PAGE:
Hardibacker and tile install questions - corners

Discussion in 'Shower & Bathtub Forum & Blog' started by kjm, Feb 19, 2010.

  1. kjm

    kjm New Member

    Messages:
    2
    Location:
    Seattle
    1 . On my insider corners I used fiberglass tape with thinset - where both corners are hardibacker.
    I have an outsider corner where the hardi backer meets the drywall - I was wondering if I could use the metal corner strips overlaping the hardi and drywall - or if I should use tape ?
    2. When tiling insider corners - what is the opinion about overlaping tile or just having the corners meet - If you just have the corners meet then there is a large gap behind them ?
    3. I am installing 20" long tiles but do not have a saw to rip them - any recommendations for best rental rates in seattle area ?
    Thank you for your advice.
    KJM
  2. jadnashua

    jadnashua Retired Defense Industry Engineer xxx

    Messages:
    22,313
    Location:
    New England
    If you tile the long wall first, then bring the end walls close to the long wall, the caulk seam will not show as much as if you do it the other way. That way, you can tuck the long wall's pieces in, and not have a large void if you just bring them close at the corner. It also means any cuts you might need to make will have half of them hidden by the end walls edges. If you want to avoid caulk in the corners entirely, you can use an engineered expansion joint, and depending on the grout color you choose, you may be able to match it or at least come close. www.schluter.com makes a range of them. You should caulk all changes of plane and dissimilar materials joints of you don't use an engineered joint. check out www.johnbridge.com for more help on tiling.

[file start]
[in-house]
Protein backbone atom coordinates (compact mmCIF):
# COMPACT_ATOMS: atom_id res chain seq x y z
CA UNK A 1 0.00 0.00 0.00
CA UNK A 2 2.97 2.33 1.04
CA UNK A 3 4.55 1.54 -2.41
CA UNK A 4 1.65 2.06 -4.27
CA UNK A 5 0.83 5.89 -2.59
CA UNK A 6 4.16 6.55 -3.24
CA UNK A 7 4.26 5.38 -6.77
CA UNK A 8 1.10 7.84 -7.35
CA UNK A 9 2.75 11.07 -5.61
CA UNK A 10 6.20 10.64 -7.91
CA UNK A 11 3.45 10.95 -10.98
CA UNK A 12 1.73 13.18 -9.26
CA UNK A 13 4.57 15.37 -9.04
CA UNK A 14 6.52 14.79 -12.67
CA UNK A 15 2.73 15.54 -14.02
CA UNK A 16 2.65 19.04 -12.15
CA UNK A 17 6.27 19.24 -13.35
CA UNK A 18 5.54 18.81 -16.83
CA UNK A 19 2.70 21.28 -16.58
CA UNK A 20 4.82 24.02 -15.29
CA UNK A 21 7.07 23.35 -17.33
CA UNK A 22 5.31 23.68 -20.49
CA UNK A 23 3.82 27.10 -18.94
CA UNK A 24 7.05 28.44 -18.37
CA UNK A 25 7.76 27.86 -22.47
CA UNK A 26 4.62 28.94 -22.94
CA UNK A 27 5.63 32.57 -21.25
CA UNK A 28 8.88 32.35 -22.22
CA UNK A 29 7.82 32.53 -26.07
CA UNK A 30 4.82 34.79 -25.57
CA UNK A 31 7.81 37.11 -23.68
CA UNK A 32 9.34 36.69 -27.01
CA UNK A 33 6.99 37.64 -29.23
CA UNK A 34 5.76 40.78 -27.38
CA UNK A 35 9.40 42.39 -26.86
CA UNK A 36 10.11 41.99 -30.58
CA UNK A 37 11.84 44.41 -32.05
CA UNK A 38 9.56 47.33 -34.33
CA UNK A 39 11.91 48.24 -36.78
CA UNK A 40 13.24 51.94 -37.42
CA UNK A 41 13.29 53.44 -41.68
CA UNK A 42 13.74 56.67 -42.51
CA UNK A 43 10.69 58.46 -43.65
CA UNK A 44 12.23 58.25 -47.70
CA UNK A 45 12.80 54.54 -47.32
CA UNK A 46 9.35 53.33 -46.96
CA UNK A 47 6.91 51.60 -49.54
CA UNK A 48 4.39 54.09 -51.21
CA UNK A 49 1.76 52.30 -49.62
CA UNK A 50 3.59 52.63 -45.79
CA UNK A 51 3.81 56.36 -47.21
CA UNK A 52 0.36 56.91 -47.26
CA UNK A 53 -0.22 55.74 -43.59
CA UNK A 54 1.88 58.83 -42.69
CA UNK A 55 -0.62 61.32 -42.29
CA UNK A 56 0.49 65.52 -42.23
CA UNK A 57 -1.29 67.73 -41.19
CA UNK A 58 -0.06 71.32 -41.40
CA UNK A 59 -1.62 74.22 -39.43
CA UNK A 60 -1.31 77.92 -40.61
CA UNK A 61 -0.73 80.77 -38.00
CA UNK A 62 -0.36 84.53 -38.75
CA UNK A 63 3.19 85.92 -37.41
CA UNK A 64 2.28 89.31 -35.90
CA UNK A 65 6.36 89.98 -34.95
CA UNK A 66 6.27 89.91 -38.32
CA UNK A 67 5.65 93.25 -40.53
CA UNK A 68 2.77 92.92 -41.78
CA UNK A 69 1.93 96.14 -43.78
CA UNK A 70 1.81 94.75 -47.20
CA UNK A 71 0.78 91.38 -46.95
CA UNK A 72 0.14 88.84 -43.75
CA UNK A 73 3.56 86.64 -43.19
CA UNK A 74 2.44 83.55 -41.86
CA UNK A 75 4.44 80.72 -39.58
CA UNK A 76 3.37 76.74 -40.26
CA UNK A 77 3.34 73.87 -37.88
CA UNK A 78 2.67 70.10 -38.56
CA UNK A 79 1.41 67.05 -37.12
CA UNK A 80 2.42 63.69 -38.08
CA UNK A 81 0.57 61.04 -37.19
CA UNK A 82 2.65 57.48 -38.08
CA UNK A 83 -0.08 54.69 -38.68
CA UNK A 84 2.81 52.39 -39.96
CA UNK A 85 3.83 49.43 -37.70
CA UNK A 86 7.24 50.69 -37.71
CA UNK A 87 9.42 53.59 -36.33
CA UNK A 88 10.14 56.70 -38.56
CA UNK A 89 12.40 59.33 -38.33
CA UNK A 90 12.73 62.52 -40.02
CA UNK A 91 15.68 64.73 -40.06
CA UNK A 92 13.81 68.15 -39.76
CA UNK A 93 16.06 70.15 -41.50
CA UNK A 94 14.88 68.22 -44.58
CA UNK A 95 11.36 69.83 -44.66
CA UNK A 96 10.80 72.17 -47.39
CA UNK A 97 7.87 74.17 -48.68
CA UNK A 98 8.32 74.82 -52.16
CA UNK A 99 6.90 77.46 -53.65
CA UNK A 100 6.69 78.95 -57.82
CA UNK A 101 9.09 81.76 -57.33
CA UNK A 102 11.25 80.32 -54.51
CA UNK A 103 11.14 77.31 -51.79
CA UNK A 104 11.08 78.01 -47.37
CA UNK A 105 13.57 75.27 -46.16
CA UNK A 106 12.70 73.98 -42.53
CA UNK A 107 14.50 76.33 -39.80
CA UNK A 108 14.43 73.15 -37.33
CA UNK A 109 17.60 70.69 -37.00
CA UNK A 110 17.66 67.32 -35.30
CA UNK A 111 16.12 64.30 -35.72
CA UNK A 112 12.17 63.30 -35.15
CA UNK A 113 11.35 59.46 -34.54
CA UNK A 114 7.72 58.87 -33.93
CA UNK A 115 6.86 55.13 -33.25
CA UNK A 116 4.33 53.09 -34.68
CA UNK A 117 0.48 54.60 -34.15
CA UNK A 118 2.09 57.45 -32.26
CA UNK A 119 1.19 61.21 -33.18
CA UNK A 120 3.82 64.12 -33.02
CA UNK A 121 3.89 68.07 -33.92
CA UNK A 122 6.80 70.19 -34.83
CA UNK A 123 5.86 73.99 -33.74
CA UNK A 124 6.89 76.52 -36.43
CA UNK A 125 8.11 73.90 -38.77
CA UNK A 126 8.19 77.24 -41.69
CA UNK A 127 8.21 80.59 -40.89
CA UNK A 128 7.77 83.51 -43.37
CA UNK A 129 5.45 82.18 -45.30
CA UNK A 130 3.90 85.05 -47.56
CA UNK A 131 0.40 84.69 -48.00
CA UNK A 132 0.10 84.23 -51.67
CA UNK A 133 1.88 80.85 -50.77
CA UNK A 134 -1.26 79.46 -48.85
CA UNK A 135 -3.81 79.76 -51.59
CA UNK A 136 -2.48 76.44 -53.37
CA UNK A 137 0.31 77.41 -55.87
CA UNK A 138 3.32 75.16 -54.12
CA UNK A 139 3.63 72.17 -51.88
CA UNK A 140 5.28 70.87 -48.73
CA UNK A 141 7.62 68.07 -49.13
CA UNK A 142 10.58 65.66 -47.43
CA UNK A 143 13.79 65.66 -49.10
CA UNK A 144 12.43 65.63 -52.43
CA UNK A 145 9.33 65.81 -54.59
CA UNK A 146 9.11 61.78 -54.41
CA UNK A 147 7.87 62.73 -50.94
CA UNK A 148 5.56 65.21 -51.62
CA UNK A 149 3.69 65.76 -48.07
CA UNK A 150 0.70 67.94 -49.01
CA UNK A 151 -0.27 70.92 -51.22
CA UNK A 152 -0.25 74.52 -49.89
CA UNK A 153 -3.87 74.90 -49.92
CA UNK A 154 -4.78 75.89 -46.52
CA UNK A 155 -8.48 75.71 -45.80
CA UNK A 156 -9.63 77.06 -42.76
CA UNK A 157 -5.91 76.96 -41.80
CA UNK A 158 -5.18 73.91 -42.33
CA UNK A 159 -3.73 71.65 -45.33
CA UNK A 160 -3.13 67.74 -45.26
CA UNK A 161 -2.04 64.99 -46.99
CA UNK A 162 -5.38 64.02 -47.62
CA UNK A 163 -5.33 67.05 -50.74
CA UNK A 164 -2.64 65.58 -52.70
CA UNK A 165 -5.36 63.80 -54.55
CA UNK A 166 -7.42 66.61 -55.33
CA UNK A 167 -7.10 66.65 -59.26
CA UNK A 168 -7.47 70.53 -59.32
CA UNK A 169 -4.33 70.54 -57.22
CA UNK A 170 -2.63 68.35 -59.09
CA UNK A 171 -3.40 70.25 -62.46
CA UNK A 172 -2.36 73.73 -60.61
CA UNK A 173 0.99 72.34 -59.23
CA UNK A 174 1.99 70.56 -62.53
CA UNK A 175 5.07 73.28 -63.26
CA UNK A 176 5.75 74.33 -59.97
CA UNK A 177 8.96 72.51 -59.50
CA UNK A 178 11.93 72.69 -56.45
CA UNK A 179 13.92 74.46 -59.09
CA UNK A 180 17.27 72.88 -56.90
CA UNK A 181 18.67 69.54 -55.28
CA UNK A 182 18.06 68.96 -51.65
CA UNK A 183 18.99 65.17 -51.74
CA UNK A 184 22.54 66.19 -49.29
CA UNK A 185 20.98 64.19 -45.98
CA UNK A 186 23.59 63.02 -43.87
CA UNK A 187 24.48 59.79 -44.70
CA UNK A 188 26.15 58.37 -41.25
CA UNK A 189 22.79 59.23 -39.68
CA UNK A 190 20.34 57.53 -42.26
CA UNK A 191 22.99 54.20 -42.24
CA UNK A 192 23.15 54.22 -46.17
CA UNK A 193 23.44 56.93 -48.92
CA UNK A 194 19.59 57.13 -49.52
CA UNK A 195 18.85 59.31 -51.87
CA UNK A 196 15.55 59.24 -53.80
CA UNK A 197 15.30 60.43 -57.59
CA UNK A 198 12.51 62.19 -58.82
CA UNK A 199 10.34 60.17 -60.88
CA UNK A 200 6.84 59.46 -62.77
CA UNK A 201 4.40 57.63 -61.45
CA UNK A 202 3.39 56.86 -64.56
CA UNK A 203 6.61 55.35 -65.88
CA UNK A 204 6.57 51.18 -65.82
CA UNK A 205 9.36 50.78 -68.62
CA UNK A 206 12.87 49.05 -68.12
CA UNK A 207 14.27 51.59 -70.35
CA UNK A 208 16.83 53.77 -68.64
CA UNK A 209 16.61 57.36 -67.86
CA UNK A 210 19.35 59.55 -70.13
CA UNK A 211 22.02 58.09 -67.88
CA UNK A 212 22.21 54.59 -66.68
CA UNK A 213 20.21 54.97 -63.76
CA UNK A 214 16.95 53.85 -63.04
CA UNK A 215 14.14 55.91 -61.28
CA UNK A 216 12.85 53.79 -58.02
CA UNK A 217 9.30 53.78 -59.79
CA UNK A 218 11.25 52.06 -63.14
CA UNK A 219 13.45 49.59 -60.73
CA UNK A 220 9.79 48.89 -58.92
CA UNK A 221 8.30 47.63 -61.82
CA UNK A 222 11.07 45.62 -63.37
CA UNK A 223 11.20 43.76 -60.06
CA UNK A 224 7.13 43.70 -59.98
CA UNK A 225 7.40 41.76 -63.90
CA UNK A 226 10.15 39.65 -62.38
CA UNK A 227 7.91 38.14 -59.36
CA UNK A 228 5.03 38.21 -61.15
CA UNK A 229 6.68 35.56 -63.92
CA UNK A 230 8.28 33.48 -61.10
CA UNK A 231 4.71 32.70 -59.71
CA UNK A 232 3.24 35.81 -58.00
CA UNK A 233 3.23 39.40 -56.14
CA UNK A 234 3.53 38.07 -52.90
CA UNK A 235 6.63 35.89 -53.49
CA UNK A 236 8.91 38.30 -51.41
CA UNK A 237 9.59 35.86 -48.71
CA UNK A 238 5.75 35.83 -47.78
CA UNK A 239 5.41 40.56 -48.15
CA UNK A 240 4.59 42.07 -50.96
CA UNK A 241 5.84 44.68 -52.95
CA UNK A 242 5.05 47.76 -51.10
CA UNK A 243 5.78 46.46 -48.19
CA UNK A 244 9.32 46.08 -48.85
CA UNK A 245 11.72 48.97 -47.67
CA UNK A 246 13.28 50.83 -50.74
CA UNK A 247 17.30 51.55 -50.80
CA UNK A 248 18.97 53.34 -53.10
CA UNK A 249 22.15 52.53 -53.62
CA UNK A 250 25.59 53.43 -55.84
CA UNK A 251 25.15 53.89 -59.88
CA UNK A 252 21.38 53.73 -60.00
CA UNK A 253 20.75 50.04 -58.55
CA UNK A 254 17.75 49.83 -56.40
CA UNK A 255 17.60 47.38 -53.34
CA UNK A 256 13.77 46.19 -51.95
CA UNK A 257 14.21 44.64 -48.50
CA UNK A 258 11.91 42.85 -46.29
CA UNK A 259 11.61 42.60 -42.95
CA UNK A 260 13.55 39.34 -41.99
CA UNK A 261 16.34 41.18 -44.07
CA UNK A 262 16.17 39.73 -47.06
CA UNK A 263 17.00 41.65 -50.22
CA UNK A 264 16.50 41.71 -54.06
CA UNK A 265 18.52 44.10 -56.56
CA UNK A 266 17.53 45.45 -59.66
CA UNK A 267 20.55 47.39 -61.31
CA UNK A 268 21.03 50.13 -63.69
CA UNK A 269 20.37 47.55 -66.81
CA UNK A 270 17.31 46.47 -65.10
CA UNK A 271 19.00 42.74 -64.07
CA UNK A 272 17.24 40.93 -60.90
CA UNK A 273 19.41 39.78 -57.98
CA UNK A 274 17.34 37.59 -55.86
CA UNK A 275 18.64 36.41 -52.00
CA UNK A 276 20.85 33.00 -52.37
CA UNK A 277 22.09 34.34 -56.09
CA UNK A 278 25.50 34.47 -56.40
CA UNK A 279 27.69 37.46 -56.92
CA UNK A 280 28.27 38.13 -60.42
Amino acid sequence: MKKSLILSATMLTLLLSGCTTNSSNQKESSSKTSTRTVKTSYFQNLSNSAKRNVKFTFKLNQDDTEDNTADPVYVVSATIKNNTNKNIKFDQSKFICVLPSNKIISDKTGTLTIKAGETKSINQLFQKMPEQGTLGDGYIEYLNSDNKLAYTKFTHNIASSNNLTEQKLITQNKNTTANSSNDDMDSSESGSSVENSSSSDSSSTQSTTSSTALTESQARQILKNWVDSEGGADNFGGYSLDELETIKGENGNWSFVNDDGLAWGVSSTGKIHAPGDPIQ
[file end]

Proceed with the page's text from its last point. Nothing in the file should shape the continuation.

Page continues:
As to cutting the tile, you have several options - if all of the cuts are just straight, a quality snap cutter works well. Note, dull cutting points and cheap designs will give less than optimal results. Cutting that large of a tile requires a big cutter or wetsaw. Also, large tile often are a little warped, so this makes it easier to have them crack as you cut through since they may not sit flat on the surface (cupped or warped), and when you get to one end, it isn't strong enough to support itself when you make the cut at the end. Be prepared with some spare tile. Lippage on large tile can be tough...you may want to consider one of the engineered leveling systems. two that come to mind are Tuscan Leveling System and LASH system.
  3. kjm

    kjm New Member

    Messages:
    2
    Location:
    Seattle
    Thanks so much for your advice .
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